Pediatric critical care clinicians often resort to rescue interventions, including prone positioning and/or high frequency oscillatory ventilation (HFOV) for refractory hypoxemic respiratory failure. However, no clinical trial has shown outcome benefits for either of these approaches for pediatric ARDS. While adult data for prone positioning for severe ARDS demonstrates improved survival, data in the adult ARDS population shows that HFOV is associated with worse outcomes. Without a pediatric randomized controlled trial of these two management strategies, pediatric clinicians are left to decide their approach to severe PARDS based on clinical experience and/or extrapolation form the adult-based data.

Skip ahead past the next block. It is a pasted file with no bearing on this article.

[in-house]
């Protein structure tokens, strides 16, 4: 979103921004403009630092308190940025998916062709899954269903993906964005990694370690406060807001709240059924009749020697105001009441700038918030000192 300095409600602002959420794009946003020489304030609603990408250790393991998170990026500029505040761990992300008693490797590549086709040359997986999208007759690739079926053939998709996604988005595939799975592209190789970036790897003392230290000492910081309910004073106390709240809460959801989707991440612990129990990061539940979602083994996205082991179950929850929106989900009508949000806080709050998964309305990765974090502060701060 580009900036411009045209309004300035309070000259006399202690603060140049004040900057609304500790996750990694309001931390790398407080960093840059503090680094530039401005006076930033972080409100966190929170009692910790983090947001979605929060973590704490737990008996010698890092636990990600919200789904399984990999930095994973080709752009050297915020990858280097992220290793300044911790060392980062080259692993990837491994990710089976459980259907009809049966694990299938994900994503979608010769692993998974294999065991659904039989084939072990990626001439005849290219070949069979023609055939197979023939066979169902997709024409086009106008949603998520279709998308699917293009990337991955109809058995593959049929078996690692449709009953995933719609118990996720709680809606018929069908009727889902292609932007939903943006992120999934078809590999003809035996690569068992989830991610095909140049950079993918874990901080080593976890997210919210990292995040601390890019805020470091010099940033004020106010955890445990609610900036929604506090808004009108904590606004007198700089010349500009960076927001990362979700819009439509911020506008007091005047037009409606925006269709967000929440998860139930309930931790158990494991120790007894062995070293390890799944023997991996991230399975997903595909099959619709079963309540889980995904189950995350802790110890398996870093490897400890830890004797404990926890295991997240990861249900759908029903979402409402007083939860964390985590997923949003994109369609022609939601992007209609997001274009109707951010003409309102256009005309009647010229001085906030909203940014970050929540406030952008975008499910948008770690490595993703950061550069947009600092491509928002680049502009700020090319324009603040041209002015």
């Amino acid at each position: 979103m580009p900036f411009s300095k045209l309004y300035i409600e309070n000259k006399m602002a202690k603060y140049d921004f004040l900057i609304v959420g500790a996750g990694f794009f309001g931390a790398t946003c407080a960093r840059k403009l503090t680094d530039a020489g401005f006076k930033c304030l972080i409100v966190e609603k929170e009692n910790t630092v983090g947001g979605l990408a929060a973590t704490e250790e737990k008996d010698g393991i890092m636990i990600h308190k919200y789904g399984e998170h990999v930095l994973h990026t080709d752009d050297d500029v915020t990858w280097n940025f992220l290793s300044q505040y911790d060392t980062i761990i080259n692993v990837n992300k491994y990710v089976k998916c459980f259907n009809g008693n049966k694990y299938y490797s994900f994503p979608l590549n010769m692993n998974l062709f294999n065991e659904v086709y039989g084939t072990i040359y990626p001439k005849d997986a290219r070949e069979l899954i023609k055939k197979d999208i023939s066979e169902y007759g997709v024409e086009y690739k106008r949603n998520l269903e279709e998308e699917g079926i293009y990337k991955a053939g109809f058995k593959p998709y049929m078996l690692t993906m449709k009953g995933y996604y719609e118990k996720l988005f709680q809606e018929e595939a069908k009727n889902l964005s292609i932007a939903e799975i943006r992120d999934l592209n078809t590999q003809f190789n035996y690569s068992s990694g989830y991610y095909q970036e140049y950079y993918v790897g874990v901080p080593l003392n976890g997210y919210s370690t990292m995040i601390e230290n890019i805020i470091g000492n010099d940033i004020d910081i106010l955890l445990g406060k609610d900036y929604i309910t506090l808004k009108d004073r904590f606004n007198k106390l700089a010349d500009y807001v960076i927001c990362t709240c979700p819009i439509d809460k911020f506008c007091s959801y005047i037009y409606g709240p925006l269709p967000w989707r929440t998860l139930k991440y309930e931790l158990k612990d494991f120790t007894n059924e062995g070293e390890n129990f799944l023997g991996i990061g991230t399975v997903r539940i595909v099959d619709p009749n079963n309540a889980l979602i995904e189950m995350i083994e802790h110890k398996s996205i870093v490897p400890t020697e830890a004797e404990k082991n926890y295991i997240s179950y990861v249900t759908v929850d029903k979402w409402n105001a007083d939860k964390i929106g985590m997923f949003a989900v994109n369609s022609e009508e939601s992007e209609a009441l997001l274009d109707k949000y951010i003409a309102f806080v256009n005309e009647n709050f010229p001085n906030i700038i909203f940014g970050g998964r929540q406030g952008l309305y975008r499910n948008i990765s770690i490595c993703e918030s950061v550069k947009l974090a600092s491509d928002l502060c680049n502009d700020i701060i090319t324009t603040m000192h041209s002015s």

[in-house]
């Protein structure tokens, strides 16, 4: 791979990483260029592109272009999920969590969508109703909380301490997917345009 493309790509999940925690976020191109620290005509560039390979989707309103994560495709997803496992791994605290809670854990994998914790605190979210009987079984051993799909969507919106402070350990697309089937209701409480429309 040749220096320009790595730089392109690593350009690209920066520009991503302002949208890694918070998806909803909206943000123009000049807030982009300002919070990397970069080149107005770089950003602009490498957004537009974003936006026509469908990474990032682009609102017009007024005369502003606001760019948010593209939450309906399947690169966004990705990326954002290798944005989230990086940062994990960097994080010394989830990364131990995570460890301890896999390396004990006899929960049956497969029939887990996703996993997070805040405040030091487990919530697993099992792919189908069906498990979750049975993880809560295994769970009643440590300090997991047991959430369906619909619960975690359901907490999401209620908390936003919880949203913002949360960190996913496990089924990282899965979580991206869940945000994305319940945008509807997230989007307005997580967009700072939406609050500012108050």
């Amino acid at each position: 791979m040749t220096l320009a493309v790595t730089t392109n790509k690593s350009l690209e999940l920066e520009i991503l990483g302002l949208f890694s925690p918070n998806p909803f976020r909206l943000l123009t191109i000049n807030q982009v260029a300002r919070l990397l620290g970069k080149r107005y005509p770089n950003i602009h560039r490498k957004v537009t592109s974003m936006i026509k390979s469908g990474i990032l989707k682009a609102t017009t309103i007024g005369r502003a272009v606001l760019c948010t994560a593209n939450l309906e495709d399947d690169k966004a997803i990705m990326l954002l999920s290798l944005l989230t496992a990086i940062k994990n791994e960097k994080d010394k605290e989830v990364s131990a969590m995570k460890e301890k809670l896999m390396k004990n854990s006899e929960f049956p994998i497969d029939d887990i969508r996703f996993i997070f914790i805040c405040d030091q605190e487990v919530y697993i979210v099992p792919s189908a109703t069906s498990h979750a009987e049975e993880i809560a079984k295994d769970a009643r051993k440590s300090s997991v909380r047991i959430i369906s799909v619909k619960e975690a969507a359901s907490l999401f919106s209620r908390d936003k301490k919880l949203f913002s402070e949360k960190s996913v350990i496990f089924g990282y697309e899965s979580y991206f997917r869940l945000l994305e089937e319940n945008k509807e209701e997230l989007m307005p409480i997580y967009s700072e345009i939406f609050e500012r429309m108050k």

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The PRone and OScillation Pediatric Clinical Trial (PROSpect) is designed to study the effects of prone positioning and HFOV for PARDS using a 2X2 factorial adaptive randomized controlled clinical trial. The primary outcome variable is ventilator-free days (VFD). Secondary outcomes include organ-failure free days, PICU and hospital length of stay, in-hospital and 90-day mortality, and post-discharge quality of life and emotional health. It is anticipated that about 1000 patients with severe PARDS will be enrolled from Pediatric Intensive Care Units children across North America, Europe, Asia, and Australia-New Zealand.